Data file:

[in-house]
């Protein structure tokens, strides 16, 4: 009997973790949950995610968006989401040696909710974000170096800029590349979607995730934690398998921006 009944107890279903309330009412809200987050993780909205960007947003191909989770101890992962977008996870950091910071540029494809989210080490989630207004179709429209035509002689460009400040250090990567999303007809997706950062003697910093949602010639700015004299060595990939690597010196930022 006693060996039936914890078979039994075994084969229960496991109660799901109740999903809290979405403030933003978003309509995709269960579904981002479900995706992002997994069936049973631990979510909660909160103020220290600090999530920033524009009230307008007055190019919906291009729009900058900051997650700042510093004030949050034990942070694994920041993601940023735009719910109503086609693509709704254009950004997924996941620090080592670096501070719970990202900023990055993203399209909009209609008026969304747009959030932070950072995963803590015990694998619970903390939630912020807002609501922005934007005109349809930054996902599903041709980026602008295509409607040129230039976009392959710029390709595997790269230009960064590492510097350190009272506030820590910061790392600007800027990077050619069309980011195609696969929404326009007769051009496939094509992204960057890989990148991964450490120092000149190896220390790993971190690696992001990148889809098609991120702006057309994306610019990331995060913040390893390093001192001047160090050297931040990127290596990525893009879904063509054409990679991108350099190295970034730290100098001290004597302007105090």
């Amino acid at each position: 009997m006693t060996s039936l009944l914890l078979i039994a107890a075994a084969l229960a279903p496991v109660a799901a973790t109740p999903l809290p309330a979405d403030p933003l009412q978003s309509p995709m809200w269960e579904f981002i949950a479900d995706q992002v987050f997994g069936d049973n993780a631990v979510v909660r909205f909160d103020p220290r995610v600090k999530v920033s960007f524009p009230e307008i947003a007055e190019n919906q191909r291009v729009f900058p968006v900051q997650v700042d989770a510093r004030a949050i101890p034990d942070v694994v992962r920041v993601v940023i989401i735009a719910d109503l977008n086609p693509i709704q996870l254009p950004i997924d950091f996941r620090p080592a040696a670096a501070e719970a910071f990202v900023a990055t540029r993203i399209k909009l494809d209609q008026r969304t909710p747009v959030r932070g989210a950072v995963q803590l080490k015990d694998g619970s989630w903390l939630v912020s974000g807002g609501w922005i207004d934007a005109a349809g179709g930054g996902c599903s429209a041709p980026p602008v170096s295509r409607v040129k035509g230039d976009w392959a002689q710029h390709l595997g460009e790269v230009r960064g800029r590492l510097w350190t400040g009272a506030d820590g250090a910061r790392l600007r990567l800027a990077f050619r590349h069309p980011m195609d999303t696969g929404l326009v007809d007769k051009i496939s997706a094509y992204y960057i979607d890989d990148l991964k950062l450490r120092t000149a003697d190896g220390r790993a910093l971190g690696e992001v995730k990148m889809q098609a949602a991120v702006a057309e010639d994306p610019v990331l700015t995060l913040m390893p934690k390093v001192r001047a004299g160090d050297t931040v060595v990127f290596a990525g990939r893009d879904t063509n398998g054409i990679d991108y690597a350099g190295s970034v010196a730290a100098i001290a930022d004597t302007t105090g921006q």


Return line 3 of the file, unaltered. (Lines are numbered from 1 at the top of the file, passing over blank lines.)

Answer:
């Amino acid at each position: 009997m006693t060996s039936l009944l914890l078979i039994a107890a075994a084969l229960a279903p496991v109660a799901a973790t109740p999903l809290p309330a979405d403030p933003l009412q978003s309509p995709m809200w269960e579904f981002i949950a479900d995706q992002v987050f997994g069936d049973n993780a631990v979510v909660r909205f909160d103020p220290r995610v600090k999530v920033s960007f524009p009230e307008i947003a007055e190019n919906q191909r291009v729009f900058p968006v900051q997650v700042d989770a510093r004030a949050i101890p034990d942070v694994v992962r920041v993601v940023i989401i735009a719910d109503l977008n086609p693509i709704q996870l254009p950004i997924d950091f996941r620090p080592a040696a670096a501070e719970a910071f990202v900023a990055t540029r993203i399209k909009l494809d209609q008026r969304t909710p747009v959030r932070g989210a950072v995963q803590l080490k015990d694998g619970s989630w903390l939630v912020s974000g807002g609501w922005i207004d934007a005109a349809g179709g930054g996902c599903s429209a041709p980026p602008v170096s295509r409607v040129k035509g230039d976009w392959a002689q710029h390709l595997g460009e790269v230009r960064g800029r590492l510097w350190t400040g009272a506030d820590g250090a910061r790392l600007r990567l800027a990077f050619r590349h069309p980011m195609d999303t696969g929404l326009v007809d007769k051009i496939s997706a094509y992204y960057i979607d890989d990148l991964k950062l450490r120092t000149a003697d190896g220390r790993a910093l971190g690696e992001v995730k990148m889809q098609a949602a991120v702006a057309e010639d994306p610019v990331l700015t995060l913040m390893p934690k390093v001192r001047a004299g160090d050297t931040v060595v990127f290596a990525g990939r893009d879904t063509n398998g054409i990679d991108y690597a350099g190295s970034v010196a730290a100098i001290a930022d004597t302007t105090g921006q």